For our the main house I wanted to use as much natural materials as possible have two stories and plenty of head room. To give higher ceilings we built low walls about 1.2 meters tall down each side of the chalet with the wooden A frames bolted directly onto these. To build the wall we used ceramic blocks rather than the concrete blocks between the concrete posting providing the foundations tied into the bedrock. We had about 3 meters height for the lower floor and 2.5 meters for the upper.
The first problem was with the foundations. Because the Chalet was going to be about 7 meters tall the builder wanted to sink five, three meter deep concrete posts down each side. Unfortunately we got between a half and one meter deep and hit bedrock. This caused tremendous panic for our builder who had not been taught any other options than to dig three meters down. So, while he panicked we kept chipping away at the bedrock and found that it had old sculptured water channels running through all over. We then managed to persuade the builder to bed the foundations directly into these . . . .
We used Peroba wood for the A frames – this is the toughest you can get here. The main lengths were 6 meters. I cut out the first
frame – bolted it all together and then used this as a template for all the others. All parts for each frame were numbered and all were marked for the cross beam positions before assembly so that nothing had to be done above ground that could be done before. Then came the fun part – trying to get them up. With two helpers, loads of rope, some pulleys and with a lot of terrifying effort we just managed to do it.
Two of us had to push the top part of the frame up a half meter at a time with a wooden pole. We would then run around and tighten a security rope to make sure that if it did fall we had some time to dive out the way. Getting the first few up was the worst part – there were a few moments when I was tempted to give up.
Once we got the first three frames up it took 3 days to get them as vertical as possible with the supporting horizontal slats and a temporary upper floor in place. We then secured a pulley to the top of these and it became much easier to get the rest up after that. . . .
It took about 2 weeks to get all the frames up and secured with all the side slats, angled compression struts to stop lateral movement and secured planks so that we could walk around on the upper floor. The angled compression supports made the whole structure so solid that when a freak tornado ripped the top off a large tree 10 meters to one side of the chalet and completely flattened 2 others 10 meters to the other side the Chalet did not budge. Side slats a meter apart meant that the roof was like a ladder and we could climb up the whole structure quite easily.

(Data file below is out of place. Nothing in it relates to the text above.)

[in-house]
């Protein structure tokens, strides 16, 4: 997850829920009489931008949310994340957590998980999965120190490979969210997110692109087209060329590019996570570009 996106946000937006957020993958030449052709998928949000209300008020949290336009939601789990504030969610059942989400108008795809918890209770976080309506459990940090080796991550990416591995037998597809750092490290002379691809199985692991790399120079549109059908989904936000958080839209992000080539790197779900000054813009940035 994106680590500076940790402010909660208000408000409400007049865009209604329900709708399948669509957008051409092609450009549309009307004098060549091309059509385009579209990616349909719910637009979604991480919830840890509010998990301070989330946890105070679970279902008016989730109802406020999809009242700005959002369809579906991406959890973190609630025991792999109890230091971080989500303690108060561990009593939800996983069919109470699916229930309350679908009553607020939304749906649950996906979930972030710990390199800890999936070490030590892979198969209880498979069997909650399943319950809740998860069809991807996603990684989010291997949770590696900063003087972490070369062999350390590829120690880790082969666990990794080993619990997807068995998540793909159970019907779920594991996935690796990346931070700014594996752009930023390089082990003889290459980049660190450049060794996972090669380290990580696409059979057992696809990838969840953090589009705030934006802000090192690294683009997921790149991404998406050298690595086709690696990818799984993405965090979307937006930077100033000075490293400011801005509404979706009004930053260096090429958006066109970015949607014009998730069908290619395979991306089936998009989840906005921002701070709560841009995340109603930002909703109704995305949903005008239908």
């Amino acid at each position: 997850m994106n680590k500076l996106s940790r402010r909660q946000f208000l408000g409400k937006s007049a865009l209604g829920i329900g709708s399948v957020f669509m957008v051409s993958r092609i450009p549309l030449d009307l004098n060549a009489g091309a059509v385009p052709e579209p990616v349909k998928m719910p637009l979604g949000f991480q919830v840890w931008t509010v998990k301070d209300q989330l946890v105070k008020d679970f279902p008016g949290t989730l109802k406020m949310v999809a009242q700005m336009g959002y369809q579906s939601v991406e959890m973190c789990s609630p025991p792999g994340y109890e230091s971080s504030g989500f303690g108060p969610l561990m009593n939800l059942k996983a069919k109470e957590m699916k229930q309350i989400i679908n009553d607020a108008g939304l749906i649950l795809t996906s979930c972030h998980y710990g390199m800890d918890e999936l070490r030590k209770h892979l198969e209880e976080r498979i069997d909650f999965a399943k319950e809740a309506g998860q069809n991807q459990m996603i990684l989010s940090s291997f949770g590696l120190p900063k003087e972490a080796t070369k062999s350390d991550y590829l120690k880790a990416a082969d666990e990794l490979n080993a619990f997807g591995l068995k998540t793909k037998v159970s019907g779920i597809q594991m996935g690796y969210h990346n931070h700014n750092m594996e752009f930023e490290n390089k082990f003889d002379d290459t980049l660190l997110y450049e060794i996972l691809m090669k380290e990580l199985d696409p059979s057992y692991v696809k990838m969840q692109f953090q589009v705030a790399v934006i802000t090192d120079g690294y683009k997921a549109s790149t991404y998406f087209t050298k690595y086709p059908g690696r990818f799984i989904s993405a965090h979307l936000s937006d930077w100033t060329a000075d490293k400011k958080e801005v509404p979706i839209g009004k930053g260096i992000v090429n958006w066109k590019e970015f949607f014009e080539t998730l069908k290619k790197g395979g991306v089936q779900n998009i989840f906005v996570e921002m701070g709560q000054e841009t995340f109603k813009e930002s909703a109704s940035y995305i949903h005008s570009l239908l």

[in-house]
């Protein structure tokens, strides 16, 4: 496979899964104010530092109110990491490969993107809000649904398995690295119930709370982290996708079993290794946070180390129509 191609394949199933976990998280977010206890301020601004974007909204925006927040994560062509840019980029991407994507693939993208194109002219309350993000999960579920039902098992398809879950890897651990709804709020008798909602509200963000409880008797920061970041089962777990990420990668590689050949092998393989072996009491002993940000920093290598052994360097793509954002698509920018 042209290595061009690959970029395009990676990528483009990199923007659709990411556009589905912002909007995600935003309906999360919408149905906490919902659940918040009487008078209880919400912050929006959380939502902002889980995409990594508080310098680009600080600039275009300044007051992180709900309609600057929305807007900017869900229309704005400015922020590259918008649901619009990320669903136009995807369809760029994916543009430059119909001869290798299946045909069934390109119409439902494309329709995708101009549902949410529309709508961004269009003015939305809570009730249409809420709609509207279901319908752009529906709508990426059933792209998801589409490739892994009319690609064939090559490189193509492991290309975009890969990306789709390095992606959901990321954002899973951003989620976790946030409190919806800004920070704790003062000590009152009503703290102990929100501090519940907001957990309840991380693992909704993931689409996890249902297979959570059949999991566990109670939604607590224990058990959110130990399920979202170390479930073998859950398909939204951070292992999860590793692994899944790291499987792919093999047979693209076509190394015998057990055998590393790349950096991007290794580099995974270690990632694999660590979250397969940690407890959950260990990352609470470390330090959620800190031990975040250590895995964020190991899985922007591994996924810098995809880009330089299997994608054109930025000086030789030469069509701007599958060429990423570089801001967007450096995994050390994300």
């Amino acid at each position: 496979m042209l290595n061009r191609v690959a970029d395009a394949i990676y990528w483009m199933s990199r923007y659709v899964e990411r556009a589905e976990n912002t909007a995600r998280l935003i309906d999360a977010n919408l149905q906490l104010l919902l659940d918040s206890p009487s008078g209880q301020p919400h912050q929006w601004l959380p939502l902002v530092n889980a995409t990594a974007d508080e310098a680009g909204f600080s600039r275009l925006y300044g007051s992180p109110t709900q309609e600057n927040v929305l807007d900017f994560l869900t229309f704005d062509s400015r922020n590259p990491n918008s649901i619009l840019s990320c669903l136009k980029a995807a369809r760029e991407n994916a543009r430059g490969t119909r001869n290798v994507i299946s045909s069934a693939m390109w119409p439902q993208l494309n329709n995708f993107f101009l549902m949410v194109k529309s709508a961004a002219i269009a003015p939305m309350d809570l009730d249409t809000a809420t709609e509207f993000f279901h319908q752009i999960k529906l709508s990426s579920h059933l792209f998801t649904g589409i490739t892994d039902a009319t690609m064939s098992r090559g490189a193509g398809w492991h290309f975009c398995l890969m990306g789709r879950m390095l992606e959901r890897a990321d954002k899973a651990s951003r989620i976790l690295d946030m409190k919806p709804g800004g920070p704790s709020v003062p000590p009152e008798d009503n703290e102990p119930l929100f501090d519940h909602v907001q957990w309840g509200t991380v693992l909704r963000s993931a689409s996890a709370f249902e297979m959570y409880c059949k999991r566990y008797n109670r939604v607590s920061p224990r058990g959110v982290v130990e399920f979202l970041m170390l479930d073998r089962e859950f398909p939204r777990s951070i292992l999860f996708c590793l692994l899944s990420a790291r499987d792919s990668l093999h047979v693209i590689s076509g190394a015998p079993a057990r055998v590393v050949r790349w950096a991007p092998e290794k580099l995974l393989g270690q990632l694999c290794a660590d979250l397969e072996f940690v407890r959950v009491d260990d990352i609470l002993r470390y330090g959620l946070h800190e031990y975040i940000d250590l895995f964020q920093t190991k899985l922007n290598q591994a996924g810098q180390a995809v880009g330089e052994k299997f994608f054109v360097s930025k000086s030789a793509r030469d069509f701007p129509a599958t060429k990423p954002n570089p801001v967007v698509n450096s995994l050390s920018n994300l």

The first local builder whom was helping us had severe conceptual problems about working around a sloping ‘A’ frame roof. For a ‘normal’ house they would build a scaffolding from thin tree trunks to walk around on giving them a secure and safe area from which to work on the walls. However, no matter how often I tried to explain that the side slats connecting the A frames down each side of the chalet would provide a natural ladder that we could use to climb over the whole structure he did not get it. In the end to appease his panic we ordered and had delivered a load of the thin trunks ready to be made into scaffolding which of course we never used.
I am normally terrified of heights, but I had no problem working all day on the very top even without a safety harness (which the builders used).
Getting the fibre tiles secured on the roof was another huge job and took three weeks in all. After this the builders finished the bathroom and toilet while I finished the ends of the chalet. Putting in the windows, doors, panelling and everything else. As we were desperate to move out of the local town we moved in with
no dividing walls upstairs, no window (plastic sheet) at one end, a step ladder to get upstairs, nothing in the kitchen area and no inside panelling. Basically nothing was finished inside apart from the bathroom when we moved in.
We made the ground floor with a raised kitchen area in the middle, the dining room on one side and the lounge on the other. Under the kitchen was an insulated heat store, unfortunately because the chalet is in the forest we don’t get enough heat rising to make this work, but it was worth the attempt. We insulated the inside of the roof with plasticated foil which kept the temperature even.
I really enjoyed the experience of building our own house. I would say that regulations are great to keep cost cutting and dodgy builders in line, but regulations are not necessary if you have some level of responsibility, approach things seriously and either you are confident / practical or have access to quality advice and support. Also in the book called ‘Shelter’ (Shelter publications), there is advice about building something very small and spending time on your land so that you come to understand and feel it, the seasons, conditions and so on before building what you really want. In hind sight I would agree with this. If this is to be your home for many years then you should invest some time to make it well and to be part of and appropriate for the local environment.
It was lucky in a strange way in that there were many delays; Getting the land registered for example was a nightmare which took 5 months and every time we went looking to hire someone to dig out the foundations we either could not find anyone or when we did either they never turned up or their equipment broke down the next day taking weeks to repair. Although frustrating, these delays were always just long enough to save us doing something that would not have worked, or that would have taken twice the time (and money) to correct later.
To read about us building the guest house and kitchen then go here;